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Emergent constraints on the sensitivity of global land surface runoff to temperature based on CMIP6 projections
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  • Yuanfang chai,
  • Wouter R. Berghuijs,
  • Yao Yue,
  • Thomas A.J. Janssen,
  • Han Dolman
Yuanfang chai
Vrije Universiteit Amsterdam
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Wouter R. Berghuijs
VU Amsterdam
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Yao Yue
Wuhan university
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Thomas A.J. Janssen
Vrije Universiteit
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Han Dolman
Vrije Universiteit

Corresponding Author:[email protected]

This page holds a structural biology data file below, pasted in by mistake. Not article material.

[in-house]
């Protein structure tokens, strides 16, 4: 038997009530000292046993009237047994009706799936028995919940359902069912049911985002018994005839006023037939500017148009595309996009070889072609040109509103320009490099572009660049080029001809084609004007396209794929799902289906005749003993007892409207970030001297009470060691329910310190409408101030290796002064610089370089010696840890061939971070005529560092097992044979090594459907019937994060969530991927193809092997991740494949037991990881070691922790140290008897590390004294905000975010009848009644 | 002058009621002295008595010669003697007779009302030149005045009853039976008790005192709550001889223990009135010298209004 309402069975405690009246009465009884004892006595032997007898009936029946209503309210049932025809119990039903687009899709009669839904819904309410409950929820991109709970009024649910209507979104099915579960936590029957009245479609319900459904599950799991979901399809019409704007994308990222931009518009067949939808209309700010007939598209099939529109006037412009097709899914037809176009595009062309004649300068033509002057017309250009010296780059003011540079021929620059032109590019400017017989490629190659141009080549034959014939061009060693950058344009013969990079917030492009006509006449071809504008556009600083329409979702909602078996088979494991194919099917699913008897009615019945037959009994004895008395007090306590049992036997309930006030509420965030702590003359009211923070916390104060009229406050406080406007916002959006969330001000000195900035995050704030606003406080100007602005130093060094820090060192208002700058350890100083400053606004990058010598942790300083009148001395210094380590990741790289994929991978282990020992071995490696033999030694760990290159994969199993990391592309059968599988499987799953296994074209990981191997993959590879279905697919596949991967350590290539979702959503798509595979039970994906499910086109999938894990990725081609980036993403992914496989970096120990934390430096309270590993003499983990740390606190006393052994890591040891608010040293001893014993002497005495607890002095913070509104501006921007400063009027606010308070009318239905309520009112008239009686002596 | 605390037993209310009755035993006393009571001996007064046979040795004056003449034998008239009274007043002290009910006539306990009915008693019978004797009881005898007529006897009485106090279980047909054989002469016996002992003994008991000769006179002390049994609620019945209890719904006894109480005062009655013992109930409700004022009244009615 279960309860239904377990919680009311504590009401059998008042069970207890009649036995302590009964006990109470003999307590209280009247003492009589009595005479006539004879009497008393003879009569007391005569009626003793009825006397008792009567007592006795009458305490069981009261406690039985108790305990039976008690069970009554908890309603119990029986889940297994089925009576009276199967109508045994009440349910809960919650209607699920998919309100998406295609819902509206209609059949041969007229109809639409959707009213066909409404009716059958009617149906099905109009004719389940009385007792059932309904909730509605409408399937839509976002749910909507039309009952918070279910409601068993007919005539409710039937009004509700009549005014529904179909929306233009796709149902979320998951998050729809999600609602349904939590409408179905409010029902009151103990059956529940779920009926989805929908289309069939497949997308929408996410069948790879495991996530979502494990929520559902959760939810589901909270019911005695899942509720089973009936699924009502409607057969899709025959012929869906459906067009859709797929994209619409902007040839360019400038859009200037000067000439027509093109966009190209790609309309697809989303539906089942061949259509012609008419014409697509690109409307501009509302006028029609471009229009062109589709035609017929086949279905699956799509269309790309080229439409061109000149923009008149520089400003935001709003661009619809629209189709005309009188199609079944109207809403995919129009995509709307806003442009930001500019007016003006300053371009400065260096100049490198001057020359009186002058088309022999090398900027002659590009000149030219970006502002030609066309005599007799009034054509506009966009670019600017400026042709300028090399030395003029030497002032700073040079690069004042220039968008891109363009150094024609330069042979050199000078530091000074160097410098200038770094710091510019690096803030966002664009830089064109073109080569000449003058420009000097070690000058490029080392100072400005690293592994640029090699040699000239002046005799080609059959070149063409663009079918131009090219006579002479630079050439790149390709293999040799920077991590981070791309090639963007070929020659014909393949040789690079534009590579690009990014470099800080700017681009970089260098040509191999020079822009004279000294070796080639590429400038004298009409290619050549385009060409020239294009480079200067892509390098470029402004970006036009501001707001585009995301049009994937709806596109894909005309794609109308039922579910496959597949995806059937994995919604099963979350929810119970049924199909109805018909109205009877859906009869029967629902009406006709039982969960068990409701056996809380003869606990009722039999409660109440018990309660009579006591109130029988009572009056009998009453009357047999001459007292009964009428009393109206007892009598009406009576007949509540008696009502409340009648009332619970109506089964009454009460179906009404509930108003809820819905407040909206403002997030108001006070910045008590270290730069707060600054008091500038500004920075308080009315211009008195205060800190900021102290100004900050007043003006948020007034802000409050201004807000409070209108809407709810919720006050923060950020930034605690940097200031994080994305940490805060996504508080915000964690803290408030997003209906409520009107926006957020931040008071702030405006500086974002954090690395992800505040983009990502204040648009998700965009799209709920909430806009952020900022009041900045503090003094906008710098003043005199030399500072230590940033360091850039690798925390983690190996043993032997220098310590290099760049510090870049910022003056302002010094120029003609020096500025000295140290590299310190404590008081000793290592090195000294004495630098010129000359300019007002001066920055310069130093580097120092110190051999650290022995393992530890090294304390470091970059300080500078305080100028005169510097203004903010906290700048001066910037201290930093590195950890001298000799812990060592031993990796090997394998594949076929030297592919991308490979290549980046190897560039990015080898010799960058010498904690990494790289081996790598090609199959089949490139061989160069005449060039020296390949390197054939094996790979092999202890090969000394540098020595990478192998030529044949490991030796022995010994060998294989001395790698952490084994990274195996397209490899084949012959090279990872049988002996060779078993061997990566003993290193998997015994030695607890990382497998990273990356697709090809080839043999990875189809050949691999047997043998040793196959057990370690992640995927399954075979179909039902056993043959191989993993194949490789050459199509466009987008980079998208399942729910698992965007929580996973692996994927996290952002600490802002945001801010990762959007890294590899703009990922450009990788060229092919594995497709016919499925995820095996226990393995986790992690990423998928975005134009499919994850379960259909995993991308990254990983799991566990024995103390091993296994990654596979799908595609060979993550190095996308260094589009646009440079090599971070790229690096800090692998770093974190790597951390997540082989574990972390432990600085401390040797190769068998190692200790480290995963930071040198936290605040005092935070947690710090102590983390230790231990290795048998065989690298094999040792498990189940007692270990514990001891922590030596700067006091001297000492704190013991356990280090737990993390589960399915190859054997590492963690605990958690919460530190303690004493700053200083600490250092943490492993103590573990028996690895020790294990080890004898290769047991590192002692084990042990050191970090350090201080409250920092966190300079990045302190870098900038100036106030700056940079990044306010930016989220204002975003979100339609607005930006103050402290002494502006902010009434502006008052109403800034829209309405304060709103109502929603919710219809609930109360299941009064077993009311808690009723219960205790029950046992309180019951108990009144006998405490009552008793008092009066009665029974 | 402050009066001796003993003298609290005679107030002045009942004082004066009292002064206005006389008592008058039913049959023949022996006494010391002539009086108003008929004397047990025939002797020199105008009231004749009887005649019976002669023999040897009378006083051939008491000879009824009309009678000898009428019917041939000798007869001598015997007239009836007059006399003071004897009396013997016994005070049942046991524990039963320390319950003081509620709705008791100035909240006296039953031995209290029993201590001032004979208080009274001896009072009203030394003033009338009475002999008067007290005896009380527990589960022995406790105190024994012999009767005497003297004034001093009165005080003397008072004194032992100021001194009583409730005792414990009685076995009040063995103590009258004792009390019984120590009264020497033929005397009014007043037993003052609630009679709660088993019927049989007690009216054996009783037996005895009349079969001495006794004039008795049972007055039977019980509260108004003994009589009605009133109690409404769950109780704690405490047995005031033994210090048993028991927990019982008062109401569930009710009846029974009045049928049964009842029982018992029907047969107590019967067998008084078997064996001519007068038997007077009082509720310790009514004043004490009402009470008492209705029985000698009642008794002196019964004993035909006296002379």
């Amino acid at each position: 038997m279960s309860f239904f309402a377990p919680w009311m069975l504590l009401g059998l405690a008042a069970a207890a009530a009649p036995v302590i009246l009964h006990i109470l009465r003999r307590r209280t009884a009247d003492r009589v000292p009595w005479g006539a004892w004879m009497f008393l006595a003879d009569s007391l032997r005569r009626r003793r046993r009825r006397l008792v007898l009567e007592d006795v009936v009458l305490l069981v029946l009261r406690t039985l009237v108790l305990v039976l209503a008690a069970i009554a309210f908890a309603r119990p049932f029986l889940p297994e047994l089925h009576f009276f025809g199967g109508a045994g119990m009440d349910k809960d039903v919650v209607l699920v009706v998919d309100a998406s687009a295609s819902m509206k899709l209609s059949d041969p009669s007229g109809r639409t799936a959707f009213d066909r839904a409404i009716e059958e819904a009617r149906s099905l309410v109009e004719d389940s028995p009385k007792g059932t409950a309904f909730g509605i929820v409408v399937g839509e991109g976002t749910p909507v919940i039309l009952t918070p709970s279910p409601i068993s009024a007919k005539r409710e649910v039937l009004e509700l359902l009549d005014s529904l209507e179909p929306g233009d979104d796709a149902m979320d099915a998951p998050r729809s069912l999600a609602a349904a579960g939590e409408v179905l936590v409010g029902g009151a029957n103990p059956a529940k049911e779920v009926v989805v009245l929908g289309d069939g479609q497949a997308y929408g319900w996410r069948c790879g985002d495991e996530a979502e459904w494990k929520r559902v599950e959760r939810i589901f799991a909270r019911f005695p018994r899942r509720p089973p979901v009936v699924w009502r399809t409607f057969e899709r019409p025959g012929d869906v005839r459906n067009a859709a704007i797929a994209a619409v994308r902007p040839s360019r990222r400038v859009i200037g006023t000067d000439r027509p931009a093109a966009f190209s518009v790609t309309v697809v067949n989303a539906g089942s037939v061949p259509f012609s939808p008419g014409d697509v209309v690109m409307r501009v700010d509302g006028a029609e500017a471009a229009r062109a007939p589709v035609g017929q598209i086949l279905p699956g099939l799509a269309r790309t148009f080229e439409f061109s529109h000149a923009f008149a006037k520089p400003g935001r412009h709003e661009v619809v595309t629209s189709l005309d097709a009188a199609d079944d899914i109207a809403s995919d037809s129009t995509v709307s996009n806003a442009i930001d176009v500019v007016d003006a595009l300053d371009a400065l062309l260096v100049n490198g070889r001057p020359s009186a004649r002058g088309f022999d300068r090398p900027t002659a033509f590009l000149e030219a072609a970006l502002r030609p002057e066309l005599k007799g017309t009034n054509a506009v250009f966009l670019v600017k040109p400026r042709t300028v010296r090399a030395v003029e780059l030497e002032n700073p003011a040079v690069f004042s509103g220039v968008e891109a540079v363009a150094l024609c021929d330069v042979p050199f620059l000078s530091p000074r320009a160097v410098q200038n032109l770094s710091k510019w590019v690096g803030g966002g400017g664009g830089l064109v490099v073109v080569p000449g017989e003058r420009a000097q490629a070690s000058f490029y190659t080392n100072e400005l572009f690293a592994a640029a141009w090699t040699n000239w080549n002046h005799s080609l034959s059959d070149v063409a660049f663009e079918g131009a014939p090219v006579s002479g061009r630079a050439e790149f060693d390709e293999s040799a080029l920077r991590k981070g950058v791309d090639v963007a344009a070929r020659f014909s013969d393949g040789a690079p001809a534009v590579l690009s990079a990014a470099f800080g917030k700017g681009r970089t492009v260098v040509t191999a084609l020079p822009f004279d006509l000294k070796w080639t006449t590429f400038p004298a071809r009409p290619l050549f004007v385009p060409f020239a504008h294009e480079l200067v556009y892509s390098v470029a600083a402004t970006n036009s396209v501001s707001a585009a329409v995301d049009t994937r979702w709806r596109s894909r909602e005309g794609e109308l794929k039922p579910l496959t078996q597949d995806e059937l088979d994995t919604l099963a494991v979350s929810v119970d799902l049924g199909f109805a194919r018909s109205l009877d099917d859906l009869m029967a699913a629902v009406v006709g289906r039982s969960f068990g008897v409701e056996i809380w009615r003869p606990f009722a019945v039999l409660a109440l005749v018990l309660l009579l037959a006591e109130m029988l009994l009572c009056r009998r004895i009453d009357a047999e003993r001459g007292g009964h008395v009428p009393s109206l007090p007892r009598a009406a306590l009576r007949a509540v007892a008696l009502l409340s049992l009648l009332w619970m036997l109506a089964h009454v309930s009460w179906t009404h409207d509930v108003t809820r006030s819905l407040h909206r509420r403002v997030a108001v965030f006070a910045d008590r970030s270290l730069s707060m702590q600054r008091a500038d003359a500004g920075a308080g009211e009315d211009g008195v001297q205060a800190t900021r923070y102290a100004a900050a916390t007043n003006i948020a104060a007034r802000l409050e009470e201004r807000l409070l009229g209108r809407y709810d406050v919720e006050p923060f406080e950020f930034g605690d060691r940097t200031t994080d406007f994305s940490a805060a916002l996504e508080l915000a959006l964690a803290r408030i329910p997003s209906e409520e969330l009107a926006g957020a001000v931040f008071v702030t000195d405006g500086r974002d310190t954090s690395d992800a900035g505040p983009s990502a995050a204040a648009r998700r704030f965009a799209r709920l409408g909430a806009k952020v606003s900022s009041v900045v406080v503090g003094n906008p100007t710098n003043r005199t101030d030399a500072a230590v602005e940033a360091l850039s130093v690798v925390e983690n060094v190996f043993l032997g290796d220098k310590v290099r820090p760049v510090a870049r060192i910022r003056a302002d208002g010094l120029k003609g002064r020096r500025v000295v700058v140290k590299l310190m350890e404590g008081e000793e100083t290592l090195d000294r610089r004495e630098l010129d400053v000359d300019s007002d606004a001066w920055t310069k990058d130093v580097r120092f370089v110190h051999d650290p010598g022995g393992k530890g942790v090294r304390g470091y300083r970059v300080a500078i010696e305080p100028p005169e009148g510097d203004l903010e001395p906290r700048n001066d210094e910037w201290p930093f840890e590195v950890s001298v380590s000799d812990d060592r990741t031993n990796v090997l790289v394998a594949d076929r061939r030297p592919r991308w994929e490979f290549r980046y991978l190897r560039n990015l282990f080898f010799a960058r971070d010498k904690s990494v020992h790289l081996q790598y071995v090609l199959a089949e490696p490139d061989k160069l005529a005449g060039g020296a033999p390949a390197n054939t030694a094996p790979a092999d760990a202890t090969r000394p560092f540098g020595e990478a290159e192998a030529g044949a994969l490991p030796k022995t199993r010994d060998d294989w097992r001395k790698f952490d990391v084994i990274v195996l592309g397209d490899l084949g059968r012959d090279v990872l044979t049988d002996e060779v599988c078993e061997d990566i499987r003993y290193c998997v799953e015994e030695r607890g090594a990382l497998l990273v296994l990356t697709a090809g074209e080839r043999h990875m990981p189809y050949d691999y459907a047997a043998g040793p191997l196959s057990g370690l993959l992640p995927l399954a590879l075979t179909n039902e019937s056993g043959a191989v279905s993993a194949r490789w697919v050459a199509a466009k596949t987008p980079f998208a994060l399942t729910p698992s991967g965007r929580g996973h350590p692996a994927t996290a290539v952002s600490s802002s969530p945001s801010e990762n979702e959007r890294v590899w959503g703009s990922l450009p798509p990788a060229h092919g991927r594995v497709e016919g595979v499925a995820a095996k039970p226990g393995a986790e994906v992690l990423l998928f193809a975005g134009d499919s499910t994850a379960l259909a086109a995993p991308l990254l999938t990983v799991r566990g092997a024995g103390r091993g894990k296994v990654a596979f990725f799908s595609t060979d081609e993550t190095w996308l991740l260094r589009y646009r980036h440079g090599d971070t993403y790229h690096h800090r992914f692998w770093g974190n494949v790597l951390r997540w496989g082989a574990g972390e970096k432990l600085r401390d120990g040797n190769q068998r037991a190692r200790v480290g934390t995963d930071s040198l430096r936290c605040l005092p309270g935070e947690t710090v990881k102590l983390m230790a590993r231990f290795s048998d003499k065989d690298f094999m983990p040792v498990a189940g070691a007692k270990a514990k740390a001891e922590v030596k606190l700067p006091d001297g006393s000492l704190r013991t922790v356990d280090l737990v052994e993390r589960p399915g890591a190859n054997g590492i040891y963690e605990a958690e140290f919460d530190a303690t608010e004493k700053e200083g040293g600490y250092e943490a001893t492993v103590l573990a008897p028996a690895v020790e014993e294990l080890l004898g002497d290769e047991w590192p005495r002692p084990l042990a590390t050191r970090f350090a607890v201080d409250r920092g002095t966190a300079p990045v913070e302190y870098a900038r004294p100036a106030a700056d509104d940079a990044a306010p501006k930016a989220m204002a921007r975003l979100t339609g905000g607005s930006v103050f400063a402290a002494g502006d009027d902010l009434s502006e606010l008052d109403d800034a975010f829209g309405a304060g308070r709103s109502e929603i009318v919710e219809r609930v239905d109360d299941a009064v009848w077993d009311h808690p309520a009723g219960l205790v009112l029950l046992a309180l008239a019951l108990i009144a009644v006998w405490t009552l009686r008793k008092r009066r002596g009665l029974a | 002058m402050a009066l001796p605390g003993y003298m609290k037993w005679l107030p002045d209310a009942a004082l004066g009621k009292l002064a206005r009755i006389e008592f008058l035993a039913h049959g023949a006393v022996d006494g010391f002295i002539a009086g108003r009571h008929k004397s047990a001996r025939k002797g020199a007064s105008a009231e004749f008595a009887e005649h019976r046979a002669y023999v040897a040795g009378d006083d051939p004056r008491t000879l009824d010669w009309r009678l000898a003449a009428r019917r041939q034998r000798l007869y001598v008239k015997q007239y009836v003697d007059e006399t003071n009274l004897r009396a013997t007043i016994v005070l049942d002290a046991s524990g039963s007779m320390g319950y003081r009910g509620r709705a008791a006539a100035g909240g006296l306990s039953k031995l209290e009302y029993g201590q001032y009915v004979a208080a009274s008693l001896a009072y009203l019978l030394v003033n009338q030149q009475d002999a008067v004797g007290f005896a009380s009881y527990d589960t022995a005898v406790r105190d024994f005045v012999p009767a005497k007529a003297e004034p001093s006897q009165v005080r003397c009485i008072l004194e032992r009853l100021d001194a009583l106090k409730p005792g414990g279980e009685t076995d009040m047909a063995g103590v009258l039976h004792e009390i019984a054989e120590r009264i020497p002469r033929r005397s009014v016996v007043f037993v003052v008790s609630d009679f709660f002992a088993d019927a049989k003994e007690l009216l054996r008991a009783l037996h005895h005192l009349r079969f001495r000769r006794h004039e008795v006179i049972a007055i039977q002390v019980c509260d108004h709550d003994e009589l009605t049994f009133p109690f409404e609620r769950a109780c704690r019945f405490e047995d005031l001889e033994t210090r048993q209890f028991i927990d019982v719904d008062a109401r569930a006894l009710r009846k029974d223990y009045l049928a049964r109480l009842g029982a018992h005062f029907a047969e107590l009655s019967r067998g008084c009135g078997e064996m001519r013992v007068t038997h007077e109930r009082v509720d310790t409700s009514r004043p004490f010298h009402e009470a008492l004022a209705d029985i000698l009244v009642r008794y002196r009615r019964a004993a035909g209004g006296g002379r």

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Climate change affects the water cycle. Despite the improved accuracy of simulations of historical temperature, precipitation and runoff in the latest Coupled Model Intercomparison Project Phase 6 (CMIP6), the uncertainty of the future sensitivity of global runoff to temperature remains large. Here, we identify an emergent relationship between the historical sensitivity of precipitation to temperature change (1979–2014) and the future sensitivity of runoff to temperature change (2015–2100), which can be used to constrain future runoff sensitivity estimates. Using this constraint, we estimate that the uncertainties in future sensitivity of runoff have been reduced by 7.2 – 12.0%. The constrained sensitivity of runoff is much larger (36 – 104%) than that directly inferred from original CMIP6 projections. Our constrained sensitivities also indicate more extreme wet conditions and fewer dry conditions. These results suggest that the future global land water cycle is accelerating and comes with more hydroclimatic extremes than previously projected